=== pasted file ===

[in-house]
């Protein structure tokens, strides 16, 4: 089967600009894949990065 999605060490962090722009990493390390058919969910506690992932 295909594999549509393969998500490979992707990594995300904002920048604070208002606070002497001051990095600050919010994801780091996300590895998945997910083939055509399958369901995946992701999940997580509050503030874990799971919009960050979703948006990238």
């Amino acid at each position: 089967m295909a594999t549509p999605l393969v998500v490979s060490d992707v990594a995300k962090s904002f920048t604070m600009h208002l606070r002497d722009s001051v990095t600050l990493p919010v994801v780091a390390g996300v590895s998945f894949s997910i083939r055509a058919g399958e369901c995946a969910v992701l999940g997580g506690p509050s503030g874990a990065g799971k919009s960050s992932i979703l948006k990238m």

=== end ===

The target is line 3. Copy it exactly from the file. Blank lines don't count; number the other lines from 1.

């Amino acid at each position: 089967m295909a594999t549509p999605l393969v998500v490979s060490d992707v990594a995300k962090s904002f920048t604070m600009h208002l606070r002497d722009s001051v990095t600050l990493p919010v994801v780091a390390g996300v590895s998945f894949s997910i083939r055509a058919g399958e369901c995946a969910v992701l999940g997580g506690p509050s503030g874990a990065g799971k919009s960050s992932i979703l948006k990238m």